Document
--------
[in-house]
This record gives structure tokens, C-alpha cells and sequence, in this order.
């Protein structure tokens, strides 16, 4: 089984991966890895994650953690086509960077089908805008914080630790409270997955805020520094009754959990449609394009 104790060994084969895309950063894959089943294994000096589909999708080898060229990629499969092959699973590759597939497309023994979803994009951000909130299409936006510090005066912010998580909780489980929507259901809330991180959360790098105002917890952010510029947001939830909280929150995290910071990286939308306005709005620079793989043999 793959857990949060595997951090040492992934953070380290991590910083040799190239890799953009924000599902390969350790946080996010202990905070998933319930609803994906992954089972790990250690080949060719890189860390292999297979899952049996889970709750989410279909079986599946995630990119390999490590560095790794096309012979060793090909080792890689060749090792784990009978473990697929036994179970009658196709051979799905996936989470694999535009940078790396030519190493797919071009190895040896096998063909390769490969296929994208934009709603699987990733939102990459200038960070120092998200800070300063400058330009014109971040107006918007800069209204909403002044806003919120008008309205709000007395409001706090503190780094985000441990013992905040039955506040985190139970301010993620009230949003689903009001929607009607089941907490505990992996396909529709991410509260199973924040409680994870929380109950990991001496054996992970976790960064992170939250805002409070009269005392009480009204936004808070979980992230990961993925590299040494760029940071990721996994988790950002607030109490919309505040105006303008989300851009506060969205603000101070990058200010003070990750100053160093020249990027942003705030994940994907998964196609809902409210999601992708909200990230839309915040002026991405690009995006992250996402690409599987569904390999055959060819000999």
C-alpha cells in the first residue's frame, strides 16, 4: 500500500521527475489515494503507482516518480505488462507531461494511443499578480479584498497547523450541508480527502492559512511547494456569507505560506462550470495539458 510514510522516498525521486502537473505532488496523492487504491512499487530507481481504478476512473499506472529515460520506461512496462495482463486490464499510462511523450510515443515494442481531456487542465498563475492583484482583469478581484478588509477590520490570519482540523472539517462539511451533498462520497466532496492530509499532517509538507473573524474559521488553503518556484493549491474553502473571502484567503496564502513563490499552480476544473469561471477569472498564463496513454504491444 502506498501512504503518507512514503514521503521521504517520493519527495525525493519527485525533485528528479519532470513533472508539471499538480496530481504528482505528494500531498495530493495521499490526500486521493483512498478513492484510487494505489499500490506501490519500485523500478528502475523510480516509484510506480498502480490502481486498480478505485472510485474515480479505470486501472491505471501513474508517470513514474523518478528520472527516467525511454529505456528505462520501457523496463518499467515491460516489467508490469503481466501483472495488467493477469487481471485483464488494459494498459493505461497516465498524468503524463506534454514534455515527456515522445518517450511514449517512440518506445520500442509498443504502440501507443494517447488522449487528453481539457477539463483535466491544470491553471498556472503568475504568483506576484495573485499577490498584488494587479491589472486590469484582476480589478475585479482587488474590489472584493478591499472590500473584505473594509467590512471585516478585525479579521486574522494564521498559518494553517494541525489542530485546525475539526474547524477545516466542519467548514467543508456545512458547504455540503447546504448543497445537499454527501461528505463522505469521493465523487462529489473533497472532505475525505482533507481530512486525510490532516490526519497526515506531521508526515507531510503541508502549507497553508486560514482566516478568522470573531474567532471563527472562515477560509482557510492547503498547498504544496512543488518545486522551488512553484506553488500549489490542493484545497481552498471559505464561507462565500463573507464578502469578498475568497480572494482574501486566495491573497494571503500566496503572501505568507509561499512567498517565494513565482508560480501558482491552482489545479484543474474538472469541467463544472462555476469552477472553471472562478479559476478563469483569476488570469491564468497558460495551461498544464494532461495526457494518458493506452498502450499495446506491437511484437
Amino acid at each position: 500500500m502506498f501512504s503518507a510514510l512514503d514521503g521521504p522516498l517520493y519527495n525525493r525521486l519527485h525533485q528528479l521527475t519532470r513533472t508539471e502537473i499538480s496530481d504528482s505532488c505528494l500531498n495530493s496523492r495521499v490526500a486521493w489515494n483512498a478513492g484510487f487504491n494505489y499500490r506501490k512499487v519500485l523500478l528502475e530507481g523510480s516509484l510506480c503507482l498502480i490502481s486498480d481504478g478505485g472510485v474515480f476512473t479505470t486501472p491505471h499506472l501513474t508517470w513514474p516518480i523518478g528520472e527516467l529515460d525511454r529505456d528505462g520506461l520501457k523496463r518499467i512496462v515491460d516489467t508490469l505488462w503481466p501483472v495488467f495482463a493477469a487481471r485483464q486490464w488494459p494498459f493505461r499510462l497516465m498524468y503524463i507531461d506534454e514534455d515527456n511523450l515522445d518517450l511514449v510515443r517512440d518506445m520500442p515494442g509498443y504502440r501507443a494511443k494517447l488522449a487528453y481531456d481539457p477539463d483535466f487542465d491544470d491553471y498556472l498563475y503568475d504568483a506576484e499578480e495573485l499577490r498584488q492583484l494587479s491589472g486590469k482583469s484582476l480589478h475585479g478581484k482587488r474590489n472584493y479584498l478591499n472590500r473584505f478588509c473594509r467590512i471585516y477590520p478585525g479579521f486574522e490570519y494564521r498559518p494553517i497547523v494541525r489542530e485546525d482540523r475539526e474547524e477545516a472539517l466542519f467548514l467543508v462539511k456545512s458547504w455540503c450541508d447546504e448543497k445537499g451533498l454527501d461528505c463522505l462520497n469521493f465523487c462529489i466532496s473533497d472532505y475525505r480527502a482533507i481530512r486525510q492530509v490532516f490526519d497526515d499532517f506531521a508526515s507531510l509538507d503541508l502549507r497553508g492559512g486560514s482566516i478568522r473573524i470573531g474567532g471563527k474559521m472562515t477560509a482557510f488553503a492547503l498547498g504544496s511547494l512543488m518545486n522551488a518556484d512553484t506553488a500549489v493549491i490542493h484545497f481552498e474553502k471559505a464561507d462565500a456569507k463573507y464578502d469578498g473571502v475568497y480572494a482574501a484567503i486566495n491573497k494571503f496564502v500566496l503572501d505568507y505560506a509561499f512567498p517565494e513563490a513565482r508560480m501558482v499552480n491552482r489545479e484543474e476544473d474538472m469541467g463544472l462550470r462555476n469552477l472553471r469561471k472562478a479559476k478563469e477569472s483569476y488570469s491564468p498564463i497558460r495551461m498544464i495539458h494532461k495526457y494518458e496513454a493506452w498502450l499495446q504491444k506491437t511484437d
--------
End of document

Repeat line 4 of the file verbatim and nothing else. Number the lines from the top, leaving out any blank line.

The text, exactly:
C-alpha cells in the first residue's frame, strides 16, 4: 500500500521527475489515494503507482516518480505488462507531461494511443499578480479584498497547523450541508480527502492559512511547494456569507505560506462550470495539458 510514510522516498525521486502537473505532488496523492487504491512499487530507481481504478476512473499506472529515460520506461512496462495482463486490464499510462511523450510515443515494442481531456487542465498563475492583484482583469478581484478588509477590520490570519482540523472539517462539511451533498462520497466532496492530509499532517509538507473573524474559521488553503518556484493549491474553502473571502484567503496564502513563490499552480476544473469561471477569472498564463496513454504491444 502506498501512504503518507512514503514521503521521504517520493519527495525525493519527485525533485528528479519532470513533472508539471499538480496530481504528482505528494500531498495530493495521499490526500486521493483512498478513492484510487494505489499500490506501490519500485523500478528502475523510480516509484510506480498502480490502481486498480478505485472510485474515480479505470486501472491505471501513474508517470513514474523518478528520472527516467525511454529505456528505462520501457523496463518499467515491460516489467508490469503481466501483472495488467493477469487481471485483464488494459494498459493505461497516465498524468503524463506534454514534455515527456515522445518517450511514449517512440518506445520500442509498443504502440501507443494517447488522449487528453481539457477539463483535466491544470491553471498556472503568475504568483506576484495573485499577490498584488494587479491589472486590469484582476480589478475585479482587488474590489472584493478591499472590500473584505473594509467590512471585516478585525479579521486574522494564521498559518494553517494541525489542530485546525475539526474547524477545516466542519467548514467543508456545512458547504455540503447546504448543497445537499454527501461528505463522505469521493465523487462529489473533497472532505475525505482533507481530512486525510490532516490526519497526515506531521508526515507531510503541508502549507497553508486560514482566516478568522470573531474567532471563527472562515477560509482557510492547503498547498504544496512543488518545486522551488512553484506553488500549489490542493484545497481552498471559505464561507462565500463573507464578502469578498475568497480572494482574501486566495491573497494571503500566496503572501505568507509561499512567498517565494513565482508560480501558482491552482489545479484543474474538472469541467463544472462555476469552477472553471472562478479559476478563469483569476488570469491564468497558460495551461498544464494532461495526457494518458493506452498502450499495446506491437511484437